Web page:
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  • Backcountry Essentials

New Bindings muddying things up

Let’s muddy some waters with three new bindings: Marker’s Griffin ID 13, Atomic’s Warden 13, and Marker’s Kingpin 13. These bindings all blur some different lines between traditional alpine and backcountry skiing. Maybe that’s because of the interest the classic alpine companies have in moving into the backcountry?


The Griffin ID is the best selling binding in America, and now it works with every boot out there, alpine, WTR, and rockered AT boots. BAM! That’s gonna help keep it on top. It’s lighter than the Warden, for intermediate-advanced skiers who want the comfort of an AT-esque boot but plan to ski inbounds. This boot solves ye old battle between the obsolete Beta and VHS.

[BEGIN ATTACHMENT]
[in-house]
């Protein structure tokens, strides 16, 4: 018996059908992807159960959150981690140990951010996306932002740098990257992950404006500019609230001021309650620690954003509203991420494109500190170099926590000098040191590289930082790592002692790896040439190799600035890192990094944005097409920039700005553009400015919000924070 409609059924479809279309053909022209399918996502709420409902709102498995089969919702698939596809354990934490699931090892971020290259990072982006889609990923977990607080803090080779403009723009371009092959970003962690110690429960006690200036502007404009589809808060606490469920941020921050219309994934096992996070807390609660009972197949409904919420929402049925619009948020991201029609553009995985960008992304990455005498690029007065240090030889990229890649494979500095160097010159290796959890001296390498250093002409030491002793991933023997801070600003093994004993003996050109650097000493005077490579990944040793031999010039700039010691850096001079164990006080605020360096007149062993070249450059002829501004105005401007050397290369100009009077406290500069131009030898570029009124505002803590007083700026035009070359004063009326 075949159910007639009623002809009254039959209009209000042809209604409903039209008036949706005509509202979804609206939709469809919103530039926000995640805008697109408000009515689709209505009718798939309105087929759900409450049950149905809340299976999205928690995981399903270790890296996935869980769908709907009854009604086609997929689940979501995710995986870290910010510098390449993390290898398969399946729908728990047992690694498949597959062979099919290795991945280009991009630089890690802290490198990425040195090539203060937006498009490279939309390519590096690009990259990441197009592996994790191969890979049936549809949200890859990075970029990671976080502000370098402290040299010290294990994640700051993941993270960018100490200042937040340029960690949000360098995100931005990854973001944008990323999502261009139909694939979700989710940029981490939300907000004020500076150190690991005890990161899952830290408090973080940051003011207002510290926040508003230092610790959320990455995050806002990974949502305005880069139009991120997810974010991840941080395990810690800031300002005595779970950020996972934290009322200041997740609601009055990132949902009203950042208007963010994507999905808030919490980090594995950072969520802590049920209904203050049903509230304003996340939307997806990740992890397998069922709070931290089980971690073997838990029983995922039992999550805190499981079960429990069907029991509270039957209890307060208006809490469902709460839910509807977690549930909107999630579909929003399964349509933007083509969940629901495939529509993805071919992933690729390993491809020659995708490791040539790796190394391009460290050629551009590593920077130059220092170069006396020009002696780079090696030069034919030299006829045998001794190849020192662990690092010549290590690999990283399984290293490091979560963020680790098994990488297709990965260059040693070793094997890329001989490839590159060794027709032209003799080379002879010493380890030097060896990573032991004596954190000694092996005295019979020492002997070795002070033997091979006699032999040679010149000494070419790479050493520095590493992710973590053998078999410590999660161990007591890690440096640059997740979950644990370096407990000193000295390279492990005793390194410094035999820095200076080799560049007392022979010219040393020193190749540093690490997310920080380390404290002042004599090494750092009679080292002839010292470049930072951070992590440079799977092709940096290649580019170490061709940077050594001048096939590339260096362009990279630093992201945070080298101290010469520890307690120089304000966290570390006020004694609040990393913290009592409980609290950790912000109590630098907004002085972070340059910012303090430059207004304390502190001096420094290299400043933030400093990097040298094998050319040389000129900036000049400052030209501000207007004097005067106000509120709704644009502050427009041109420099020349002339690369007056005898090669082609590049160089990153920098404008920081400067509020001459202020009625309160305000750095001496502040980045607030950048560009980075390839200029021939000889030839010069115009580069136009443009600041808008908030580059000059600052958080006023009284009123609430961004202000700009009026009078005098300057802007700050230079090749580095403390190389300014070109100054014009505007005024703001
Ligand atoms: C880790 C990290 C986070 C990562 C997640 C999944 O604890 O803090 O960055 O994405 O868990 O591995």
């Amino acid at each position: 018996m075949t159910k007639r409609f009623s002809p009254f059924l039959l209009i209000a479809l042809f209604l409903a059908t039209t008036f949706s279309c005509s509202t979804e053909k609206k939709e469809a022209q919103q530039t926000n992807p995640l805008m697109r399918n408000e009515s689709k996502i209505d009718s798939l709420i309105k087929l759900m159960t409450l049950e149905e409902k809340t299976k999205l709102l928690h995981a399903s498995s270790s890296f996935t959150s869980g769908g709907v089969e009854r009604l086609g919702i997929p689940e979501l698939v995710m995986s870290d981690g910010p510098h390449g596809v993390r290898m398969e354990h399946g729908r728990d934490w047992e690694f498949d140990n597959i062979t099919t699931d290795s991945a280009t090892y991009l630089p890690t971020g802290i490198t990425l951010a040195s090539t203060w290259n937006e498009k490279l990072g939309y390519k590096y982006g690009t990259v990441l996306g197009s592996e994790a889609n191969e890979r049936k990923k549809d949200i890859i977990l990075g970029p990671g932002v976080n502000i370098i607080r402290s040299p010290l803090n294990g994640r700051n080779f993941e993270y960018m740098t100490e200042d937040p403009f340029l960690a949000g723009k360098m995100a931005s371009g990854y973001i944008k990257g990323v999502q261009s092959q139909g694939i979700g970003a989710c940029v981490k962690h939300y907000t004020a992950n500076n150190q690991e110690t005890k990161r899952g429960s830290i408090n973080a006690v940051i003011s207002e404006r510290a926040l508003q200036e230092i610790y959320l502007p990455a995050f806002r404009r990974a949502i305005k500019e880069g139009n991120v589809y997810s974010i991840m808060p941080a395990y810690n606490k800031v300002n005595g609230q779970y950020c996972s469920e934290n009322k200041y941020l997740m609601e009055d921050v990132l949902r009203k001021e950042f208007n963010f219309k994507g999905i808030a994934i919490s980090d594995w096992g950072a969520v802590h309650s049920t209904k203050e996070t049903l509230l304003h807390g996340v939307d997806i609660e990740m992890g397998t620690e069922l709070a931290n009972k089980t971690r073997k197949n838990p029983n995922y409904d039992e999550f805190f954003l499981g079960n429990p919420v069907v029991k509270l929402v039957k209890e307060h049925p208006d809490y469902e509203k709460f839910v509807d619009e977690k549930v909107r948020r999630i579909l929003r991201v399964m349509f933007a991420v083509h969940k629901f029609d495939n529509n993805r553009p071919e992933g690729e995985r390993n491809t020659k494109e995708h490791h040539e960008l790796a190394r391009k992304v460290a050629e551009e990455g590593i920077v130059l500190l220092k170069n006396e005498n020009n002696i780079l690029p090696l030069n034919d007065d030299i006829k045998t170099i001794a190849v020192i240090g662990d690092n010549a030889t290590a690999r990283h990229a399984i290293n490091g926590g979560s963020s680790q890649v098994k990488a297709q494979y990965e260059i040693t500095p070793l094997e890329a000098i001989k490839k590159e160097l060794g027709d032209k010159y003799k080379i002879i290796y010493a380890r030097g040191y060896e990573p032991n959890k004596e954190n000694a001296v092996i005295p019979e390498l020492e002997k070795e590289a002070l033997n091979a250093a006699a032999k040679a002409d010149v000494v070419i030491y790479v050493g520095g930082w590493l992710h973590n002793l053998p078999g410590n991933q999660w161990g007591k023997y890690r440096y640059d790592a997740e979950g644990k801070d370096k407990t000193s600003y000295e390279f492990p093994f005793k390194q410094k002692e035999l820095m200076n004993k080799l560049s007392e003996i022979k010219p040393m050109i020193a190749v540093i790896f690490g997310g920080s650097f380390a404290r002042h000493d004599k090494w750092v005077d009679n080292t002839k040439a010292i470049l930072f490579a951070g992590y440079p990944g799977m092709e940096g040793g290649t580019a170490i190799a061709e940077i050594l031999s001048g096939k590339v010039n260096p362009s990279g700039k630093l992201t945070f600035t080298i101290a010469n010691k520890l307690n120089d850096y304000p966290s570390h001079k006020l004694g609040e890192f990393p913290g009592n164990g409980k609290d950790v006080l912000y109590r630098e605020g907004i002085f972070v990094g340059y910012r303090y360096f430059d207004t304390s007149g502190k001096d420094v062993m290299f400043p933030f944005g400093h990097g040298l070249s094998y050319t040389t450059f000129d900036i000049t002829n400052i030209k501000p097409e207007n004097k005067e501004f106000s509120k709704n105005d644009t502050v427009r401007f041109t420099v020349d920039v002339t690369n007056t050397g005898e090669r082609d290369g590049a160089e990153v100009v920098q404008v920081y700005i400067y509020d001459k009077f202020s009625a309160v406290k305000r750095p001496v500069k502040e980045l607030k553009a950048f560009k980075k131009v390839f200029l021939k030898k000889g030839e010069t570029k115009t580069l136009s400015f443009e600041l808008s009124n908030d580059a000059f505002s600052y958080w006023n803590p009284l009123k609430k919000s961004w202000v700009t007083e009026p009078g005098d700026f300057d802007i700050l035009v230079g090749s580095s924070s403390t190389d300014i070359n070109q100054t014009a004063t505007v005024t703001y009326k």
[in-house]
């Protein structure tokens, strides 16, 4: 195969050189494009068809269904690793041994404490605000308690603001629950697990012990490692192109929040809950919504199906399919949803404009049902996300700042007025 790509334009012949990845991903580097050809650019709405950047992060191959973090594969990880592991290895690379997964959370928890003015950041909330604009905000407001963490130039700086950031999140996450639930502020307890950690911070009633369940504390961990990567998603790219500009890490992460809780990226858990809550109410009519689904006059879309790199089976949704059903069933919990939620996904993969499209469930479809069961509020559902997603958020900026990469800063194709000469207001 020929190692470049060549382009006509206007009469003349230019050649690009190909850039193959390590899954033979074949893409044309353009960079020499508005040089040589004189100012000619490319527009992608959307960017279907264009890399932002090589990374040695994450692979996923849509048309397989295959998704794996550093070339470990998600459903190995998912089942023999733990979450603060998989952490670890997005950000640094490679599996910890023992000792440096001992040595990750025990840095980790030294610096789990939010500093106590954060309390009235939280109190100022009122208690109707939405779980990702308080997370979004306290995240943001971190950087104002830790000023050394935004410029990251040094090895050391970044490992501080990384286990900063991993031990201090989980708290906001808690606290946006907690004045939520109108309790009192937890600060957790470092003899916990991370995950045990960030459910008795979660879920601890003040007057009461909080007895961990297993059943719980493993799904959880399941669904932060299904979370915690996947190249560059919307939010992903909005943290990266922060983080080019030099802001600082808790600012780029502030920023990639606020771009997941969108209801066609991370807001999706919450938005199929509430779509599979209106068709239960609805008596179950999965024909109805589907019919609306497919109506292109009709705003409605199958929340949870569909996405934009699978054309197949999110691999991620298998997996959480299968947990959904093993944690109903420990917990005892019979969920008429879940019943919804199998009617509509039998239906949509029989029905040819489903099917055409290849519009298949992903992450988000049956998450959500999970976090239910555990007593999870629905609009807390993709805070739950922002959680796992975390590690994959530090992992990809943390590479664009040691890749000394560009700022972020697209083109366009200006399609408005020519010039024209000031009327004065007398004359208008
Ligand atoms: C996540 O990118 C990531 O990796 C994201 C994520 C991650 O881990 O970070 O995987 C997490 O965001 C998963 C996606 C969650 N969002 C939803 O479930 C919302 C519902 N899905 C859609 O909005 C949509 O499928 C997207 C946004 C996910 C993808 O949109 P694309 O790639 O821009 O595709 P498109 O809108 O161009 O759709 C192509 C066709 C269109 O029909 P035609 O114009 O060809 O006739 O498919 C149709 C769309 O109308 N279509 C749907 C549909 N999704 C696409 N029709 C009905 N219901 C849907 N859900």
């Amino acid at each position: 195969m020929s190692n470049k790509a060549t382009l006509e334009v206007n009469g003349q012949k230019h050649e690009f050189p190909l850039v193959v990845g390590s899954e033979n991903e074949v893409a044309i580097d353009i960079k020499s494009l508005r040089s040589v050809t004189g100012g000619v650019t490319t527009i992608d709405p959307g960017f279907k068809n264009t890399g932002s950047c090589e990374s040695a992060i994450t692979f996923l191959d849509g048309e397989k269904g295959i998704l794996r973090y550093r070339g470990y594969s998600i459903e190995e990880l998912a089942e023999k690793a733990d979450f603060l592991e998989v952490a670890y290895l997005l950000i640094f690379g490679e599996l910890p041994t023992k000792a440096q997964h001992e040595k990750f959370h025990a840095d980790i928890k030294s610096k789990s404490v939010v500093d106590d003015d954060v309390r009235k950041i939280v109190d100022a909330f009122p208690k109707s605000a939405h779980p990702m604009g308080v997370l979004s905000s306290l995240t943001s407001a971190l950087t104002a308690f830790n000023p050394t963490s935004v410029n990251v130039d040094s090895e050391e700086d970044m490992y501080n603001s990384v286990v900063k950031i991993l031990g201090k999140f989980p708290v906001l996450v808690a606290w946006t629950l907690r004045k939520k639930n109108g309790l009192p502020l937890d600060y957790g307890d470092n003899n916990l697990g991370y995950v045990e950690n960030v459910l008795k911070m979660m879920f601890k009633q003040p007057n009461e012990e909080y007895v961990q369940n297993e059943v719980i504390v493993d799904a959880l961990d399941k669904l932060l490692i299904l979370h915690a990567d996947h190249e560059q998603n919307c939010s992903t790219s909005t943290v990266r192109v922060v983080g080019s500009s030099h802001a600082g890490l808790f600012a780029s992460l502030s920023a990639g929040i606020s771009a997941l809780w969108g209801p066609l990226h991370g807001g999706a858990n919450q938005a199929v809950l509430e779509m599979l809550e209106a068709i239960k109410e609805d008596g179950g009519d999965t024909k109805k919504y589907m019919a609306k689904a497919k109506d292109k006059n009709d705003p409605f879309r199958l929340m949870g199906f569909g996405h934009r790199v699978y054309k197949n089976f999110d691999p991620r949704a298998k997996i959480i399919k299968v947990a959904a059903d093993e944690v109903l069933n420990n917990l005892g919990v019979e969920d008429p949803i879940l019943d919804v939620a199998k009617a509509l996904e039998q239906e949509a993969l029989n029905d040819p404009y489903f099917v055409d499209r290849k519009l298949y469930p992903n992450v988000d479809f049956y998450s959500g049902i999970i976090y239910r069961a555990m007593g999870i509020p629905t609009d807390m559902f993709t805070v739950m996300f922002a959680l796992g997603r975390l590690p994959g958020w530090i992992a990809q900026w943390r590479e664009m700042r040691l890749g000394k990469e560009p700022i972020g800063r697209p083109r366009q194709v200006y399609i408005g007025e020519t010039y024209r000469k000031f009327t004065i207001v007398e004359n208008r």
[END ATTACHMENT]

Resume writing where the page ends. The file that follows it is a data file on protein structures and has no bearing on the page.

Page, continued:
The Atomic is pretty much the same: same price, same ability to fit all ski boots, same durability, but it weighs 10 ounces more, and arguably has a tiny edge over the Griffin in the power department for high speed carving.


Lastly, there is the Kingpin. Have I told you about the kingpin yet? I seem to find myself talking about the kingpin a lot. It’s changed skiing on tech bindings for me, which I have to admit, is kind of appealing due to how much more efficient they are in the backcountry. But whereas these first two bindings, above, muddied that alpine bindings were only compatible with alpine boots, the Kingpin muddies that line of not skiing backcountry bindings inbounds. The alpine heel piece is the difference here, and at 3 pounds, 6 ounces, it’s still light enough to justify on long tours. But mostly because of how much better it skis down. In the end, that’s pretty much why I go to the mountain top.

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